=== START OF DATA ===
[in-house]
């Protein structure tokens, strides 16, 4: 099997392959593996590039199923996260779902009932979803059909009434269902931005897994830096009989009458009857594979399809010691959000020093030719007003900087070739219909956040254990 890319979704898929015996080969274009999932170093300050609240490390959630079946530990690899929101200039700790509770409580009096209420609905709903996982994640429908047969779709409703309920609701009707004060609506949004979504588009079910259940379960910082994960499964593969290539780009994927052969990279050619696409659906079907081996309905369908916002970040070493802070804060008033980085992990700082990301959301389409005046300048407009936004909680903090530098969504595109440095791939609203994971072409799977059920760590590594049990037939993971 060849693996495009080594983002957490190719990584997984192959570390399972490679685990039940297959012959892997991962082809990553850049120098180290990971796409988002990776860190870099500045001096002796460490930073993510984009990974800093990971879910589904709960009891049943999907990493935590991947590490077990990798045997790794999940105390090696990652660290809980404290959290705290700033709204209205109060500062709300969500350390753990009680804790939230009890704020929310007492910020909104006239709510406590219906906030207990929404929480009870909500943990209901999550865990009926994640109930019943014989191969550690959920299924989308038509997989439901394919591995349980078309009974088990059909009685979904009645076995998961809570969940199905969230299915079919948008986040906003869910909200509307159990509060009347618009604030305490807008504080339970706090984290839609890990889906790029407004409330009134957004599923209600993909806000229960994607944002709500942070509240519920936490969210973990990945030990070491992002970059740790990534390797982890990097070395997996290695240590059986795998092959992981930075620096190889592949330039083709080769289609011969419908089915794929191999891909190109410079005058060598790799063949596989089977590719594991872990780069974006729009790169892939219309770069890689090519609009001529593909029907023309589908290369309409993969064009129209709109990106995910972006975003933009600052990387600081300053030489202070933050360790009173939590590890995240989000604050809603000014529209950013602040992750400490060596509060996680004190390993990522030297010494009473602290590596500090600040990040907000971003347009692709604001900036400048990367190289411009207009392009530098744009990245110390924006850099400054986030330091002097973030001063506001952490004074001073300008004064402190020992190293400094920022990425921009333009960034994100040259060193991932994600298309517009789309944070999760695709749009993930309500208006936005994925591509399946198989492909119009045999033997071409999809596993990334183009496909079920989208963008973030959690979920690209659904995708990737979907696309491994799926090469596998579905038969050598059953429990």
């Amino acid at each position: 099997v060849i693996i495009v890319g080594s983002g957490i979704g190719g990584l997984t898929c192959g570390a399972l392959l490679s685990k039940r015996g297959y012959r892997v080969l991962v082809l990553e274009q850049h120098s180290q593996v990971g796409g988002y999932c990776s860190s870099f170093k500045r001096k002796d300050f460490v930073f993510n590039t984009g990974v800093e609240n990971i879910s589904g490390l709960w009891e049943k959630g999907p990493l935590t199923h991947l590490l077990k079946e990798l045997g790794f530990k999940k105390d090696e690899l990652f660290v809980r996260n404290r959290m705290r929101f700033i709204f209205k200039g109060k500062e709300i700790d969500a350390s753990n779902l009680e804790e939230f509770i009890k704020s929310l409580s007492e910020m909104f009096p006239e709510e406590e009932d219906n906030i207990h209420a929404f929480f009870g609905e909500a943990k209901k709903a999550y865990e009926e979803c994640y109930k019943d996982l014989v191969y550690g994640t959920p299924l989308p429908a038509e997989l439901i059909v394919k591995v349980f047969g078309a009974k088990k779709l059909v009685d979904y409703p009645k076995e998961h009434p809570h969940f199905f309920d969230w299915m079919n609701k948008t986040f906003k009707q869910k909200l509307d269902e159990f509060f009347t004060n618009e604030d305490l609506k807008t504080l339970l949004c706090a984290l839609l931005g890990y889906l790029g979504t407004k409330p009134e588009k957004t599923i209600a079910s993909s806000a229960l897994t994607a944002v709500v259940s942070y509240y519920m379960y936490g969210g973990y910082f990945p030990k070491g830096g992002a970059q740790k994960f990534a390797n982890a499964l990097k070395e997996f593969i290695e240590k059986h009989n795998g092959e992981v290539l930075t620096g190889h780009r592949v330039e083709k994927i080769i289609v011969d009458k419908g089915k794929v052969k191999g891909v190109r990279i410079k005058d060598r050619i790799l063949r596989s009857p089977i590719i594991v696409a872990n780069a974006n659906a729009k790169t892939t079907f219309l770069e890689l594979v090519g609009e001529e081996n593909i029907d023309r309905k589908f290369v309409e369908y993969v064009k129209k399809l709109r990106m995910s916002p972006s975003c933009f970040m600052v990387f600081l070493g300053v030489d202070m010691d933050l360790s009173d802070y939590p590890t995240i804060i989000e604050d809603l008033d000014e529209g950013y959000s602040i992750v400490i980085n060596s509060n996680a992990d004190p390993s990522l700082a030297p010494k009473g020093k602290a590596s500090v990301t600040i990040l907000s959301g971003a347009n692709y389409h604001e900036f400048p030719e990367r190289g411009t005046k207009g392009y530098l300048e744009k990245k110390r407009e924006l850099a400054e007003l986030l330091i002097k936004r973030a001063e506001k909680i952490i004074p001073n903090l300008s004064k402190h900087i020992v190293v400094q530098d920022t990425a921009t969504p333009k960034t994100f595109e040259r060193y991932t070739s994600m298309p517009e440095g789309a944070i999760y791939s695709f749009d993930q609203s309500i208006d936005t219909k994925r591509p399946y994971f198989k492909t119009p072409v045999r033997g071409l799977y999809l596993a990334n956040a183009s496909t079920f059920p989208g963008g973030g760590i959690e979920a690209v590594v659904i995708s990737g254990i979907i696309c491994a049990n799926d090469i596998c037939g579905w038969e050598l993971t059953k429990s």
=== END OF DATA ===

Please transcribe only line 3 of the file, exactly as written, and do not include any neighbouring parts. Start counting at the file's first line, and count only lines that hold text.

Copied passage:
């Amino acid at each position: 099997v060849i693996i495009v890319g080594s983002g957490i979704g190719g990584l997984t898929c192959g570390a399972l392959l490679s685990k039940r015996g297959y012959r892997v080969l991962v082809l990553e274009q850049h120098s180290q593996v990971g796409g988002y999932c990776s860190s870099f170093k500045r001096k002796d300050f460490v930073f993510n590039t984009g990974v800093e609240n990971i879910s589904g490390l709960w009891e049943k959630g999907p990493l935590t199923h991947l590490l077990k079946e990798l045997g790794f530990k999940k105390d090696e690899l990652f660290v809980r996260n404290r959290m705290r929101f700033i709204f209205k200039g109060k500062e709300i700790d969500a350390s753990n779902l009680e804790e939230f509770i009890k704020s929310l409580s007492e910020m909104f009096p006239e709510e406590e009932d219906n906030i207990h209420a929404f929480f009870g609905e909500a943990k209901k709903a999550y865990e009926e979803c994640y109930k019943d996982l014989v191969y550690g994640t959920p299924l989308p429908a038509e997989l439901i059909v394919k591995v349980f047969g078309a009974k088990k779709l059909v009685d979904y409703p009645k076995e998961h009434p809570h969940f199905f309920d969230w299915m079919n609701k948008t986040f906003k009707q869910k909200l509307d269902e159990f509060f009347t004060n618009e604030d305490l609506k807008t504080l339970l949004c706090a984290l839609l931005g890990y889906l790029g979504t407004k409330p009134e588009k957004t599923i209600a079910s993909s806000a229960l897994t994607a944002v709500v259940s942070y509240y519920m379960y936490g969210g973990y910082f990945p030990k070491g830096g992002a970059q740790k994960f990534a390797n982890a499964l990097k070395e997996f593969i290695e240590k059986h009989n795998g092959e992981v290539l930075t620096g190889h780009r592949v330039e083709k994927i080769i289609v011969d009458k419908g089915k794929v052969k191999g891909v190109r990279i410079k005058d060598r050619i790799l063949r596989s009857p089977i590719i594991v696409a872990n780069a974006n659906a729009k790169t892939t079907f219309l770069e890689l594979v090519g609009e001529e081996n593909i029907d023309r309905k589908f290369v309409e369908y993969v064009k129209k399809l709109r990106m995910s916002p972006s975003c933009f970040m600052v990387f600081l070493g300053v030489d202070m010691d933050l360790s009173d802070y939590p590890t995240i804060i989000e604050d809603l008033d000014e529209g950013y959000s602040i992750v400490i980085n060596s509060n996680a992990d004190p390993s990522l700082a030297p010494k009473g020093k602290a590596s500090v990301t600040i990040l907000s959301g971003a347009n692709y389409h604001e900036f400048p030719e990367r190289g411009t005046k207009g392009y530098l300048e744009k990245k110390r407009e924006l850099a400054e007003l986030l330091i002097k936004r973030a001063e506001k909680i952490i004074p001073n903090l300008s004064k402190h900087i020992v190293v400094q530098d920022t990425a921009t969504p333009k960034t994100f595109e040259r060193y991932t070739s994600m298309p517009e440095g789309a944070i999760y791939s695709f749009d993930q609203s309500i208006d936005t219909k994925r591509p399946y994971f198989k492909t119009p072409v045999r033997g071409l799977y999809l596993a990334n956040a183009s496909t079920f059920p989208g963008g973030g760590i959690e979920a690209v590594v659904i995708s990737g254990i979907i696309c491994a049990n799926d090469i596998c037939g579905w038969e050598l993971t059953k429990s």